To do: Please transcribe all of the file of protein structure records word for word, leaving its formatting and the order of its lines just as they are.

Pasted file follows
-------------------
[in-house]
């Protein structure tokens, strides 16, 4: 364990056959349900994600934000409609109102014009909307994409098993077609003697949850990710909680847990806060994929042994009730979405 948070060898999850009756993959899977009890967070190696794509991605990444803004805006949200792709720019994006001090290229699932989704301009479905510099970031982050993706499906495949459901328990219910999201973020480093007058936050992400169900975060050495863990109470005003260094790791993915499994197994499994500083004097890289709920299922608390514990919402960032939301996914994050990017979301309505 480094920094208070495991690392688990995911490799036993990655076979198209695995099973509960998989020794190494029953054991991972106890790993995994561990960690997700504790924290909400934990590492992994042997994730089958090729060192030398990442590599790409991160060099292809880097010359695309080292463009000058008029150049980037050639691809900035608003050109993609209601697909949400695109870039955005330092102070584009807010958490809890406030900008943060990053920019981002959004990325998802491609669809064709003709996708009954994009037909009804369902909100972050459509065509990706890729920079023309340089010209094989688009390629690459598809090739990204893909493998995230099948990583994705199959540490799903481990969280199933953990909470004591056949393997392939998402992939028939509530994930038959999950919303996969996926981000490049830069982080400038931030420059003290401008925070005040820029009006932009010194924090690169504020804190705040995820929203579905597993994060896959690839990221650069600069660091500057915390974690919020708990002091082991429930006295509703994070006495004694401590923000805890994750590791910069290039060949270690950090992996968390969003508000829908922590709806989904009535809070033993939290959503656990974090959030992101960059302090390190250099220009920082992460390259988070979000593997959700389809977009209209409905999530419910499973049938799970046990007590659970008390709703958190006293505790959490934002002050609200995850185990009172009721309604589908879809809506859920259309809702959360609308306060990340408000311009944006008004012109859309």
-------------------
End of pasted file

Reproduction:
[in-house]
């Protein structure tokens, strides 16, 4: 364990056959349900994600934000409609109102014009909307994409098993077609003697949850990710909680847990806060994929042994009730979405 948070060898999850009756993959899977009890967070190696794509991605990444803004805006949200792709720019994006001090290229699932989704301009479905510099970031982050993706499906495949459901328990219910999201973020480093007058936050992400169900975060050495863990109470005003260094790791993915499994197994499994500083004097890289709920299922608390514990919402960032939301996914994050990017979301309505 480094920094208070495991690392688990995911490799036993990655076979198209695995099973509960998989020794190494029953054991991972106890790993995994561990960690997700504790924290909400934990590492992994042997994730089958090729060192030398990442590599790409991160060099292809880097010359695309080292463009000058008029150049980037050639691809900035608003050109993609209601697909949400695109870039955005330092102070584009807010958490809890406030900008943060990053920019981002959004990325998802491609669809064709003709996708009954994009037909009804369902909100972050459509065509990706890729920079023309340089010209094989688009390629690459598809090739990204893909493998995230099948990583994705199959540490799903481990969280199933953990909470004591056949393997392939998402992939028939509530994930038959999950919303996969996926981000490049830069982080400038931030420059003290401008925070005040820029009006932009010194924090690169504020804190705040995820929203579905597993994060896959690839990221650069600069660091500057915390974690919020708990002091082991429930006295509703994070006495004694401590923000805890994750590791910069290039060949270690950090992996968390969003508000829908922590709806989904009535809070033993939290959503656990974090959030992101960059302090390190250099220009920082992460390259988070979000593997959700389809977009209209409905999530419910499973049938799970046990007590659970008390709703958190006293505790959490934002002050609200995850185990009172009721309604589908879809809506859920259309809702959360609308306060990340408000311009944006008004012109859309």